To Wash. U. instructors: a survey concerning extra class costs
On Feb. 3, I initiated a survey on Facebook about third-party, for-profit services Wash. U. instructors use that cost students extra beyond tuition and books. As of last Monday, I had received 157 undergraduate student responses spanning each of the undergraduate schools. About 92 percent of respondents said they had taken courses at Wash. U. that required extra cost, and 62.4 percent of them had spent more than $50. About 30 undergraduate courses require additional course fees.
Generally, students find it upsetting that some instructors try to improve their classes by making expensive, extra purchases mandatory for their course without discussing them with the students.
Nearly 96 percent of respondents found such costs unreasonable or said that a less expensive solution could be found. Some of the purchases“[did] not help course at all.” An engineering sophomore said, “Mastering engineering is not only exorbitantly expensive but also a huge pain to use and not at all more convenient.” Another engineering sophomore who took Ceramics commented that “the clay quality sucked and caused a lot of my works to have unnecessary flaws. Having store-bought clays and tools would benefit the class.”
Second, some students expressed that the extra cost came as a surprise, and they found it a worrisome that students’ grades are significantly influenced by whether they pay extra, which, in other words, “appears to be a way for students to ‘buy’ extra credit in the course,” as commented by an engineering freshman. Andy Salerno, a freshman planning on majoring in computer science, said, “Physics 118 required us to buy online tutorial videos for $25…when you think you are done paying for textbooks, they make you pay more for the videos.” Another freshman in engineering said, “It wouldn’t be fair to establish a penalty for not paying additional costs as some people can’t afford it.”
Students also suggested several feasible solutions to the problem. For simple functions such as real-time feedback in class, students suggested that a free phone application could be developed. An immediate solution: the school could recycle used iClickers from current students and freely distribute them to future students in classes that need them. For online homework systems, the instructors could try to use free substitutes, as several free websites with similar programs are available. For example, an engineering freshman suggested that the cost of WebAssign in Calculus III “is not at all justified. WebWork worked just fine for [Calculus II] and was not an extra expense.” A junior in the College of Arts & Sciences, regarding art students’ expensive supplies, said, “I think covering things bought and used in bulk—paper, for example—should probably be covered.”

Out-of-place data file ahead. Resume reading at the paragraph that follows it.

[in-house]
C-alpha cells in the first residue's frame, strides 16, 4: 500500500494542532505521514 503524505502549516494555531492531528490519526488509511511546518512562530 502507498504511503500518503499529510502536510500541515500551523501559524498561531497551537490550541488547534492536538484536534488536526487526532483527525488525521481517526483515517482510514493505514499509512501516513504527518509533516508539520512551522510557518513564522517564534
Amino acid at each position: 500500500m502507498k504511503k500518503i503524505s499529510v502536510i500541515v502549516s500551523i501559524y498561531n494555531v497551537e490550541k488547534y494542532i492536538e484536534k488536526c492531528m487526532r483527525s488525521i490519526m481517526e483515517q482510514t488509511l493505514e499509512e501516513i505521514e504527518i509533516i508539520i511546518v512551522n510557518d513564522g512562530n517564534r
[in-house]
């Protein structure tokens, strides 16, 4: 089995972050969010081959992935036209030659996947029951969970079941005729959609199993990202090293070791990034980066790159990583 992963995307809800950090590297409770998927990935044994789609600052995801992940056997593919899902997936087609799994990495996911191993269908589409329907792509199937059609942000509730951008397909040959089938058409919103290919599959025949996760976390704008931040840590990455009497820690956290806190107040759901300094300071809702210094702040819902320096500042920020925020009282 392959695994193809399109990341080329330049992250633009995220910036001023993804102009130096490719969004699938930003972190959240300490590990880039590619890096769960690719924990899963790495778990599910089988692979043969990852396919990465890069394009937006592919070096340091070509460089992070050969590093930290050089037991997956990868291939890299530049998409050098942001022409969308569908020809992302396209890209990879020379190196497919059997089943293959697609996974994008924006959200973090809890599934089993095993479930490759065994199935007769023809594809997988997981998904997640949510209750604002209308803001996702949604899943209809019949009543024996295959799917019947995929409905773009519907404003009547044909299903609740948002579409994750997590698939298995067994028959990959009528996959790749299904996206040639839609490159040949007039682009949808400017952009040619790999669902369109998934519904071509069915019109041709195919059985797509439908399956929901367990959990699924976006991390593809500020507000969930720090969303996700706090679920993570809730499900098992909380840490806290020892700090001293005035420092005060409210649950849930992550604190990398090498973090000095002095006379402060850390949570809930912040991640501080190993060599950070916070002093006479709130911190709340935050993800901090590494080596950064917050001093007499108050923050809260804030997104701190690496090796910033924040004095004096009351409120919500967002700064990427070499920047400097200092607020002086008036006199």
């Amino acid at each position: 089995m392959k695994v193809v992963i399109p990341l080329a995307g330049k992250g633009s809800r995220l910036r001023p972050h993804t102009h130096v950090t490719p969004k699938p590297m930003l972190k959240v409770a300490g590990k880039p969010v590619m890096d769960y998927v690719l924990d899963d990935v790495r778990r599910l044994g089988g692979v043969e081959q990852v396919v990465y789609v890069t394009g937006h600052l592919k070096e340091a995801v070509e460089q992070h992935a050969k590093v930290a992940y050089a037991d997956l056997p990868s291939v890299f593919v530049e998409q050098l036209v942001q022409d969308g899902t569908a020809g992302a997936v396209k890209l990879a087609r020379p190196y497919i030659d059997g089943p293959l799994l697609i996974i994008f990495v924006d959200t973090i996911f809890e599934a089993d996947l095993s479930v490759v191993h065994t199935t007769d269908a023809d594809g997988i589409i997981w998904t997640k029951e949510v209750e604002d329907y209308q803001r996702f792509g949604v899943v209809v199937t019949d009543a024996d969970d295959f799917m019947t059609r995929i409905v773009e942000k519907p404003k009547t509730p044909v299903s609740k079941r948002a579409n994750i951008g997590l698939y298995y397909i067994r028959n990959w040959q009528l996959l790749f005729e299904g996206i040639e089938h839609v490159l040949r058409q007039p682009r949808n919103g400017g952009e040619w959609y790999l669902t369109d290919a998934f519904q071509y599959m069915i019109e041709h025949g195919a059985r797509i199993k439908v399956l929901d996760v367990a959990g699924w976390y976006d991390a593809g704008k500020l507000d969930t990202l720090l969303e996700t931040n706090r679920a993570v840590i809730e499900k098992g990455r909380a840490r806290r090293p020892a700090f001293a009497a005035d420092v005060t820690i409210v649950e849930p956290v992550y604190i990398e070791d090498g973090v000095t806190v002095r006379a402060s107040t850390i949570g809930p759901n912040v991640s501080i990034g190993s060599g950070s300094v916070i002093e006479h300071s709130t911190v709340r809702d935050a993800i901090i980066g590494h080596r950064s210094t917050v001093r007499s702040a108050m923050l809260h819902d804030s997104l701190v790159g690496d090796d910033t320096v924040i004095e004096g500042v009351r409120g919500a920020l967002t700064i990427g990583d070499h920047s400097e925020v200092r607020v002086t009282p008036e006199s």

On the other hand, professors have a different perspective. Professor Tuan-hua Ho, when speaking in the first lectures in Principles of Biology I, expressed that the purpose of using iClicker system is to have real-time feedback. Associate professor Daniel Moran, instructor of Biomechanics, said that the MasteringEngineering system helped him know which concepts to stress by keeping track of students’ performance. The MasterEngineering data are used in a report to the Accreditation Board for Engineering and Technology for the biomedical engineering program’s accreditation. When talking about students’ possible reactions, Moran said, “They won’t like it” but added that the cost shouldn’t be a concern because every student ought to buy the textbook in the first place and in these courses, iClickers were equivalent to textbooks.
Most importantly, these extra charges strain the professor-student relationship as students are in a weak position both in authority and power compared to the instructors. While an unreasonable academic demand can be worked around by talking to professors and achieving a consensus, a demand that students spend extra for grades cannot be negotiated. As one freshman in Arts & Sciences said, “They terrified us into buying iClickers by giving statistics on the number of students whose grade would have increased by a letter had they participated in the extra credit questions.”
Not all such charges are unpopular with students. However, there are many examples of uncalled-for charges that result in irritation and animosity, and student feedback is the only true standard differentiating improvement from mistakes.